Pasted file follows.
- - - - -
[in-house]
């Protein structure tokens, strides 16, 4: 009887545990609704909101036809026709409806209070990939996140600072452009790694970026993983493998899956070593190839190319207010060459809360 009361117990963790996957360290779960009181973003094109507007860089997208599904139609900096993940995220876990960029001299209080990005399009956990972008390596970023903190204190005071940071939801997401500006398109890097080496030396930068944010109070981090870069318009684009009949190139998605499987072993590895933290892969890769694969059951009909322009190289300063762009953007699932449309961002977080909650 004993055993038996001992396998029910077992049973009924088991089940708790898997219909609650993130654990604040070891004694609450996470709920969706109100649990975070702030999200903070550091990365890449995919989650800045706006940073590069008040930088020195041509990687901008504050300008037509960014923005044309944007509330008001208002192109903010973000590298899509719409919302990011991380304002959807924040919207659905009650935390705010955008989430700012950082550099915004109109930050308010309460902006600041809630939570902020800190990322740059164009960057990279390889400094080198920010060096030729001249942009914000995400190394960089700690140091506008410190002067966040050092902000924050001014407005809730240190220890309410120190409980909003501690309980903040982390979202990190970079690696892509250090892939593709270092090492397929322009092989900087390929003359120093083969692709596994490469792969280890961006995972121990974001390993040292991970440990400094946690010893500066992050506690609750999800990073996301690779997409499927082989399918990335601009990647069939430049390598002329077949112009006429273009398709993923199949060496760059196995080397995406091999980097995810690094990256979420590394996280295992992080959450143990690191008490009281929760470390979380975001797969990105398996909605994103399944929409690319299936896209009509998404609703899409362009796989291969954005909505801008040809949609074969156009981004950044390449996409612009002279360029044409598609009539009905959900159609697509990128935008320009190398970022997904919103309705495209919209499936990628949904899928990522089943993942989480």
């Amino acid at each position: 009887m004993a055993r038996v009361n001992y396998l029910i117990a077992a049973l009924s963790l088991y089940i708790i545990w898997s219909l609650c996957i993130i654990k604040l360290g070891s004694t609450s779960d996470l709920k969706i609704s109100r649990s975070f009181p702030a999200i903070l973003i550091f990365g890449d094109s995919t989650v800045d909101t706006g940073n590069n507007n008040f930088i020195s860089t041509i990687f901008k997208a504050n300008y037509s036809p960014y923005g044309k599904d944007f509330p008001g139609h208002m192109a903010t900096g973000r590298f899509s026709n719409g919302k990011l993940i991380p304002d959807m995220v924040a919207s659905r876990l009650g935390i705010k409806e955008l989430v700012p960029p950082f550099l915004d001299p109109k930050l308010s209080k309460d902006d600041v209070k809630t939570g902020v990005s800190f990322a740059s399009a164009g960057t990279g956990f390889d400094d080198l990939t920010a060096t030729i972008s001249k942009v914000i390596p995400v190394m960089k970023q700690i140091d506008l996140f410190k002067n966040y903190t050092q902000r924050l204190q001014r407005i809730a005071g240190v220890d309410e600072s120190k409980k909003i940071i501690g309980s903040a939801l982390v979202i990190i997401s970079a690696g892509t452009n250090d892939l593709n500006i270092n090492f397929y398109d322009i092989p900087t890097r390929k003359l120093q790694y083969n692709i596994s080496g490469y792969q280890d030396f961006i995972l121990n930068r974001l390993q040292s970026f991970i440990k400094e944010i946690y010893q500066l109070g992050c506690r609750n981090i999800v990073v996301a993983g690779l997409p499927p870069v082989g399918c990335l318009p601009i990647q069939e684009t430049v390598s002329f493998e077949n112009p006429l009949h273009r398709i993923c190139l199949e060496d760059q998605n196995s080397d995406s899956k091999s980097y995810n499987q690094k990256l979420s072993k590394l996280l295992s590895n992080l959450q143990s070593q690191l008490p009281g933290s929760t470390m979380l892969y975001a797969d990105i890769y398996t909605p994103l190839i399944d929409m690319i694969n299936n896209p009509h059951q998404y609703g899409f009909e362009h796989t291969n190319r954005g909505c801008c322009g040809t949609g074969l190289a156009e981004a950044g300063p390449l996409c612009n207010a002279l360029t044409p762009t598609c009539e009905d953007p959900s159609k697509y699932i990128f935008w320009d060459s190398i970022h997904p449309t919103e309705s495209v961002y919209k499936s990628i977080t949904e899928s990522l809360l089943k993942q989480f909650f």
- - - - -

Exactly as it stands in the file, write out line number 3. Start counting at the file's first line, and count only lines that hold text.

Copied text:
């Amino acid at each position: 009887m004993a055993r038996v009361n001992y396998l029910i117990a077992a049973l009924s963790l088991y089940i708790i545990w898997s219909l609650c996957i993130i654990k604040l360290g070891s004694t609450s779960d996470l709920k969706i609704s109100r649990s975070f009181p702030a999200i903070l973003i550091f990365g890449d094109s995919t989650v800045d909101t706006g940073n590069n507007n008040f930088i020195s860089t041509i990687f901008k997208a504050n300008y037509s036809p960014y923005g044309k599904d944007f509330p008001g139609h208002m192109a903010t900096g973000r590298f899509s026709n719409g919302k990011l993940i991380p304002d959807m995220v924040a919207s659905r876990l009650g935390i705010k409806e955008l989430v700012p960029p950082f550099l915004d001299p109109k930050l308010s209080k309460d902006d600041v209070k809630t939570g902020v990005s800190f990322a740059s399009a164009g960057t990279g956990f390889d400094d080198l990939t920010a060096t030729i972008s001249k942009v914000i390596p995400v190394m960089k970023q700690i140091d506008l996140f410190k002067n966040y903190t050092q902000r924050l204190q001014r407005i809730a005071g240190v220890d309410e600072s120190k409980k909003i940071i501690g309980s903040a939801l982390v979202i990190i997401s970079a690696g892509t452009n250090d892939l593709n500006i270092n090492f397929y398109d322009i092989p900087t890097r390929k003359l120093q790694y083969n692709i596994s080496g490469y792969q280890d030396f961006i995972l121990n930068r974001l390993q040292s970026f991970i440990k400094e944010i946690y010893q500066l109070g992050c506690r609750n981090i999800v990073v996301a993983g690779l997409p499927p870069v082989g399918c990335l318009p601009i990647q069939e684009t430049v390598s002329f493998e077949n112009p006429l009949h273009r398709i993923c190139l199949e060496d760059q998605n196995s080397d995406s899956k091999s980097y995810n499987q690094k990256l979420s072993k590394l996280l295992s590895n992080l959450q143990s070593q690191l008490p009281g933290s929760t470390m979380l892969y975001a797969d990105i890769y398996t909605p994103l190839i399944d929409m690319i694969n299936n896209p009509h059951q998404y609703g899409f009909e362009h796989t291969n190319r954005g909505c801008c322009g040809t949609g074969l190289a156009e981004a950044g300063p390449l996409c612009n207010a002279l360029t044409p762009t598609c009539e009905d953007p959900s159609k697509y699932i990128f935008w320009d060459s190398i970022h997904p449309t919103e309705s495209v961002y919209k499936s990628i977080t949904e899928s990522l809360l089943k993942q989480f909650f």